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Veterans school the kid: How badly did things go for Woods in his 30 holes of golf on Saturday (12 to finish up Round 2, then Round 3)?
Well, consider that he got waxed by a pair of 47-year-old playing competitors, Vijay Singh (66-70) in the morning and Steve Elkington (67-72) in the afternoon.
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Forward thinking: Playing for the second straight week after having sat out since May in the aftermath of hand surgery, Anthony Kim missed the cut with rounds of 74-75.
Still, he was not disappointed.
“The whole idea is to knock off the rust,” Kim said.
Kim left Whistling Straits sixth in the Ryder Cup standings, knowing there’s a chance he could fall to ninth or worse and thus lose an automatic berth. But that was out of his control; instead, he was focused on playing next week’s Wyndham Championship, then the Barclays to kick off the FedEx Cup playoffs.
He sits 13th in the standings, so he’s in good position to get in all four of them. Which is good, because “I will play in as many of them until they tell me to quit playing.”
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Sleep not in the job description: Unless you are among the handful of folks who can afford the five-star accommodations of the nearby American Club, you’re committed to lengthy commutes if you’re going to be part of the show here at Whistling Straits.
That especially goes for the caddies, the unheralded cogs to this production.
Kim Henley, who carries for Brian Gay, started his week in Milwaukee, but decided the 65-mile trip each way was too grueling. He changed to a hotel near Green Bay, though it’s still a 45-minute ride.
Especially challenging was the scenario made necessary by Thursday and Friday fog delays. It meant caddies didn’t leave Whistling Straits until nearly 9 p.m. A quick dinner, in bed by 11, then up at 4 a.m. for the completion of the second round – that was the glamorous life for these caddies.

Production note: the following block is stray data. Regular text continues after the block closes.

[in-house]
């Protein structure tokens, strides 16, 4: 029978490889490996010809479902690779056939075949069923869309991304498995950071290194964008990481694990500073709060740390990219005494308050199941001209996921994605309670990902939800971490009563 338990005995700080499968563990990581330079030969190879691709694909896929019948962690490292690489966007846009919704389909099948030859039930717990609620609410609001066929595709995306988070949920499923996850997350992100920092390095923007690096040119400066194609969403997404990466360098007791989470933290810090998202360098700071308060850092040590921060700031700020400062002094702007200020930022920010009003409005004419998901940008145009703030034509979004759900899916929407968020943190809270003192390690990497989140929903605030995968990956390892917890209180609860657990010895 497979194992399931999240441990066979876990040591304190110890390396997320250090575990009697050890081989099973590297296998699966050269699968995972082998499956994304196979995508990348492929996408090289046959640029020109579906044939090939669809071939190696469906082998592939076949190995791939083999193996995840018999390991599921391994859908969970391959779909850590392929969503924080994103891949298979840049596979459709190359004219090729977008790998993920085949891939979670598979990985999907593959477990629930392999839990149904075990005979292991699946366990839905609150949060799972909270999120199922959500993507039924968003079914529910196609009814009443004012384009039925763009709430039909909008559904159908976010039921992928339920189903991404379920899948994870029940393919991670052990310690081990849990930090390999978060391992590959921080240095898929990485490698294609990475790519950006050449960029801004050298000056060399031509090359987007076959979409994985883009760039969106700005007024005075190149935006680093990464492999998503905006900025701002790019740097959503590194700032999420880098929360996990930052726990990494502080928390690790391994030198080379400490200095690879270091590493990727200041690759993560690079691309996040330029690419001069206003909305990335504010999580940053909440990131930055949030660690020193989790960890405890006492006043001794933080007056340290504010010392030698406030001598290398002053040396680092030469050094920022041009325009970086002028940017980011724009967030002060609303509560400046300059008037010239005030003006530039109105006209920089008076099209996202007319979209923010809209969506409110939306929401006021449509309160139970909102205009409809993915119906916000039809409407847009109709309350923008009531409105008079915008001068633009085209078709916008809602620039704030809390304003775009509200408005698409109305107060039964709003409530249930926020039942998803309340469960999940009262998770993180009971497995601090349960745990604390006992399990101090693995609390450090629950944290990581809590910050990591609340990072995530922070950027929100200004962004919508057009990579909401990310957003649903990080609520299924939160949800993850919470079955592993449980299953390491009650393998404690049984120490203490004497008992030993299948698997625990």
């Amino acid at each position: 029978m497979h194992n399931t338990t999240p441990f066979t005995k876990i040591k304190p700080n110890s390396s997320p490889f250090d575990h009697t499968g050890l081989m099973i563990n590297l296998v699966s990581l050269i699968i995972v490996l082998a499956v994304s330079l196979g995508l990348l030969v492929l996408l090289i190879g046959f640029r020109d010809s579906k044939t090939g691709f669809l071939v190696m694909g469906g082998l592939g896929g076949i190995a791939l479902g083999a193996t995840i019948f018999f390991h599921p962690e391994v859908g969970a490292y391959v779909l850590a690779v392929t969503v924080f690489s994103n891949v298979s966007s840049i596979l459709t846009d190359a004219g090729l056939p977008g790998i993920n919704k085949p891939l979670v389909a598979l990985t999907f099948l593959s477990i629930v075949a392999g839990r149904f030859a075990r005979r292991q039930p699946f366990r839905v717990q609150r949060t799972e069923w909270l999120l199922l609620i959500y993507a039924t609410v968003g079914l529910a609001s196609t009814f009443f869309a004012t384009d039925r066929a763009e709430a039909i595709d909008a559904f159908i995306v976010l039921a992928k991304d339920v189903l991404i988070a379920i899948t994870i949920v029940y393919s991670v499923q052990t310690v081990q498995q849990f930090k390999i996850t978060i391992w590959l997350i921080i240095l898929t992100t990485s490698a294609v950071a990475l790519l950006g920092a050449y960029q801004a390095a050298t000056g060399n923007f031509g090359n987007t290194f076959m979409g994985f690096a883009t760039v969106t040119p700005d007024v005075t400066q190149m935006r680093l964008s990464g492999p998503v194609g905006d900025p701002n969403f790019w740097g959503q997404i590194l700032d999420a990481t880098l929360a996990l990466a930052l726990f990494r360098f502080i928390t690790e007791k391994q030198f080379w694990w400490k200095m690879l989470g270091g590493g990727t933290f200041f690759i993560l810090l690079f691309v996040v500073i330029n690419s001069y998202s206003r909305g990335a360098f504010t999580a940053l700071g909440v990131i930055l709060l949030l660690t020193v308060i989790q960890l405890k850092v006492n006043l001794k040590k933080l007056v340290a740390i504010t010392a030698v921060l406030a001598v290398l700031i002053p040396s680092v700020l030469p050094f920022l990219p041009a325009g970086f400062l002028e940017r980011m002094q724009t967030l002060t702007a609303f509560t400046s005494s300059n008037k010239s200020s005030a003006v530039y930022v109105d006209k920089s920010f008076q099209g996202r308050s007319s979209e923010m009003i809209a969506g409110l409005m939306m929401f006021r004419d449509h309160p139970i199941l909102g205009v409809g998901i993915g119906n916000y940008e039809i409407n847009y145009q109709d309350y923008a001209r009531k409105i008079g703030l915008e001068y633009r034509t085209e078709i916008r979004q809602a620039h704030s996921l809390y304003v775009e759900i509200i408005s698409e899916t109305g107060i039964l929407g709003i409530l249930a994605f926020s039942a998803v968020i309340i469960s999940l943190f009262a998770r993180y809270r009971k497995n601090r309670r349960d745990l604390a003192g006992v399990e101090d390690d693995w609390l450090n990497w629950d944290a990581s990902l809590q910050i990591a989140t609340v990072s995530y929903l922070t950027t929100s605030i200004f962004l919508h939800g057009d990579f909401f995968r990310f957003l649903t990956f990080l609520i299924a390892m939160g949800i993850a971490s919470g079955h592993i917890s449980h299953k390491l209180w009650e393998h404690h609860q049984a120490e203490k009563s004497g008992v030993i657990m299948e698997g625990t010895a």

“And I’m old, I’m fat and I’m slow,” Henley said, with a laugh.
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One ace, many winning hands: It wasn’t quite Hale Irwin circling the green to high-five fans at the 1990 U.S. Open, but Tom Lehman showed that same spirit after making an ace at the par-3 17th.
After his 4-iron shot at the 217-yard hole, Lehman accepted congratulations from playing competitors Darren Clarke and Troy Matteson, then exchanged high-fives with fans as he jogged to the green.
“The round was going nowhere fast,” Lehman said. “One great swing, looked perfect all the way.”
It was the first hole-in-one in a PGA Championship since 2008 at Oakland Hills (Fredrik Jacobson). In 2004 when the championship was held here at Whistling Straits, Robert Gamez and Irwin had aces.
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Familiar name, unfamiliar position: Jim Furyk is pushing for his first top 10 in a PGA Championship since 2002. That year at Hazeltine, Furyk led after the first round and finished ninth. In seven PGAs since, Furyk has missed two cuts, finished 30th or worse twice and done no better than T-18.
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And on a count of eight. . .: Rob Labritz of Pound Ridge, N.Y., the only club pro to make the cut, made a quadruple-bogey 8 at his 18th hole, the par-4 ninth, to spoil what had been a memorable day. He went out in 33, and was 3 under for the tournament. But that quad and incoming 41 pushed him to 2 over.
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Still haunted by Friday: Though he finished Saturday with a 3-under 69, Ernie Els was still shaking his head about the double-bogey finish the day before that gave him a second-round 74.
“I kind of shot myself in the foot with that last hole,” Els said. “I don’t know if I was tired, but I was definitely out of sync with my swing (Friday).”
Though he’s just 5 under and eight off the lead, Els has something to play for in the final round.
“I’d like to finish off a tournament,” he said. “If I have a good one tomorrow, I think it really will help me in the next four (FedEx Cup playoffs).”